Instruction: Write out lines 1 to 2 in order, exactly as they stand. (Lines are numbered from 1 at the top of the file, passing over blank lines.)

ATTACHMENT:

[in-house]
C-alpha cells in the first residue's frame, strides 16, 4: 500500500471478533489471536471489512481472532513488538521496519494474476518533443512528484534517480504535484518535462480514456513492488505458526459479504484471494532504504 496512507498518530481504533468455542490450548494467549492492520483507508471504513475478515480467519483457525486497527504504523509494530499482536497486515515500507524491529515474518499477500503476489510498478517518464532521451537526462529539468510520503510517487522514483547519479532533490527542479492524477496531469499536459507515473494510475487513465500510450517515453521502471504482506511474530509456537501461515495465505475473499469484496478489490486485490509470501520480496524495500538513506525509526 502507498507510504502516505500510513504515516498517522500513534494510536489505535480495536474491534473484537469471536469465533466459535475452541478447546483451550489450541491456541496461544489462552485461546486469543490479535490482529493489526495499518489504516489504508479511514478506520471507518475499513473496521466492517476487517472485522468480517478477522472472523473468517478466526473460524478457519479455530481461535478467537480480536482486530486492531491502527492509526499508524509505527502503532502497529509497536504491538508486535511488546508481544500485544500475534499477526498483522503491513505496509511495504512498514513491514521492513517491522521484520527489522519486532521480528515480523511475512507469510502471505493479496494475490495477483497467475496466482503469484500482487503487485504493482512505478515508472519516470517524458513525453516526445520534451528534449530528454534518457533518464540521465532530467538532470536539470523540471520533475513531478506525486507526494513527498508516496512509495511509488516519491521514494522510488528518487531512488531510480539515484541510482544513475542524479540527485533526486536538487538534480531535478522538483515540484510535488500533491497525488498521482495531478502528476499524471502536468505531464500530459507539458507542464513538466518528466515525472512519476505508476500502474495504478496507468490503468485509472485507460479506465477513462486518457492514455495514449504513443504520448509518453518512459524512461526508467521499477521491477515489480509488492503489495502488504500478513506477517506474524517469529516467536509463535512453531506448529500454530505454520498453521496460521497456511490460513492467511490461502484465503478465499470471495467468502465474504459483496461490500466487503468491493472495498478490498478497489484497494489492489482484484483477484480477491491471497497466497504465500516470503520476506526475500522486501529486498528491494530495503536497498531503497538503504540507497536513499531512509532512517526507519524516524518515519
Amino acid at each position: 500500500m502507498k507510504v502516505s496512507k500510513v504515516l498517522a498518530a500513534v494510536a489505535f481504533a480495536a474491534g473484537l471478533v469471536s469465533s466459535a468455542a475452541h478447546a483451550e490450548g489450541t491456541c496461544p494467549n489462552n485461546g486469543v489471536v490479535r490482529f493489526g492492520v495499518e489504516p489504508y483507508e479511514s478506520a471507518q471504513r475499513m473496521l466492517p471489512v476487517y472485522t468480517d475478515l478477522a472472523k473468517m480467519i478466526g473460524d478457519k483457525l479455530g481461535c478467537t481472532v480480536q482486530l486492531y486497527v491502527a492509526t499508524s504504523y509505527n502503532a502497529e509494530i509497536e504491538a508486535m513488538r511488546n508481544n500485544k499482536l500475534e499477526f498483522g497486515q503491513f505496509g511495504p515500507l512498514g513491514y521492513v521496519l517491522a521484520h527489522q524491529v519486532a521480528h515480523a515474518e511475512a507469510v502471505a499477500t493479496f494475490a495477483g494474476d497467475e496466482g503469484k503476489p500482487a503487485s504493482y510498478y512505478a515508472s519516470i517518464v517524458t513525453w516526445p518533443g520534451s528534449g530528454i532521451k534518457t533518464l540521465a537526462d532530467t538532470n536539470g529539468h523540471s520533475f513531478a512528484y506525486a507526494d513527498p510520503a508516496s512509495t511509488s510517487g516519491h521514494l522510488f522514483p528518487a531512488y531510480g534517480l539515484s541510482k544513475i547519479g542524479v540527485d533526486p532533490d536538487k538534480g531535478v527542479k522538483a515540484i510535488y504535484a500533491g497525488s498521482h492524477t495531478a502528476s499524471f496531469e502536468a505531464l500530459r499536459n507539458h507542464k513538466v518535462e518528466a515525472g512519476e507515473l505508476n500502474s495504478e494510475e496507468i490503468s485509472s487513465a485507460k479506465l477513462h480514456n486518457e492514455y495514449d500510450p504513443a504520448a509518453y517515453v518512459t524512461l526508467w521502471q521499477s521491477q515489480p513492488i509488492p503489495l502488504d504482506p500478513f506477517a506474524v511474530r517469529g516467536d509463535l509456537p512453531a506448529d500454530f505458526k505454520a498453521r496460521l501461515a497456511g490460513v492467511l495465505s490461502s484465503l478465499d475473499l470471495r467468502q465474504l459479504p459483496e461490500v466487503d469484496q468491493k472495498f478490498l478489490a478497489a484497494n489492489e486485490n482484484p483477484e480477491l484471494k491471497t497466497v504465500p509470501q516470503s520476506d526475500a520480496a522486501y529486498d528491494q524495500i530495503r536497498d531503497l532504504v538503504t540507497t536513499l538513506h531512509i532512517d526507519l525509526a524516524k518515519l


[in-house]
C-alpha cells in the first residue's frame, strides 16, 4: 500500500471478533489471536471489512481472532513488538521496519494474476518533443512528484534517480504535484518535462480514456513492488505458526459479504484471494532504504 496512507498518530481504533468455542490450548494467549492492520483507508471504513475478515480467519483457525486497527504504523509494530499482536497486515515500507524491529515474518499477500503476489510498478517518464532521451537526462529539468510520503510517487522514483547519479532533490527542479492524477496531469499536459507515473494510475487513465500510450517515453521502471504482506511474530509456537501461515495465505475473499469484496478489490486485490509470501520480496524495500538513506525509526 502507498507510504502516505500510513504515516498517522500513534494510536489505535480495536474491534473484537469471536469465533466459535475452541478447546483451550489450541491456541496461544489462552485461546486469543490479535490482529493489526495499518489504516489504508479511514478506520471507518475499513473496521466492517476487517472485522468480517478477522472472523473468517478466526473460524478457519479455530481461535478467537480480536482486530486492531491502527492509526499508524509505527502503532502497529509497536504491538508486535511488546508481544500485544500475534499477526498483522503491513505496509511495504512498514513491514521492513517491522521484520527489522519486532521480528515480523511475512507469510502471505493479496494475490495477483497467475496466482503469484500482487503487485504493482512505478515508472519516470517524458513525453516526445520534451528534449530528454534518457533518464540521465532530467538532470536539470523540471520533475513531478506525486507526494513527498508516496512509495511509488516519491521514494522510488528518487531512488531510480539515484541510482544513475542524479540527485533526486536538487538534480531535478522538483515540484510535488500533491497525488498521482495531478502528476499524471502536468505531464500530459507539458507542464513538466518528466515525472512519476505508476500502474495504478496507468490503468485509472485507460479506465477513462486518457492514455495514449504513443504520448509518453518512459524512461526508467521499477521491477515489480509488492503489495502488504500478513506477517506474524517469529516467536509463535512453531506448529500454530505454520498453521496460521497456511490460513492467511490461502484465503478465499470471495467468502465474504459483496461490500466487503468491493472495498478490498478497489484497494489492489482484484483477484480477491491471497497466497504465500516470503520476506526475500522486501529486498528491494530495503536497498531503497538503504540507497536513499531512509532512517526507519524516524518515519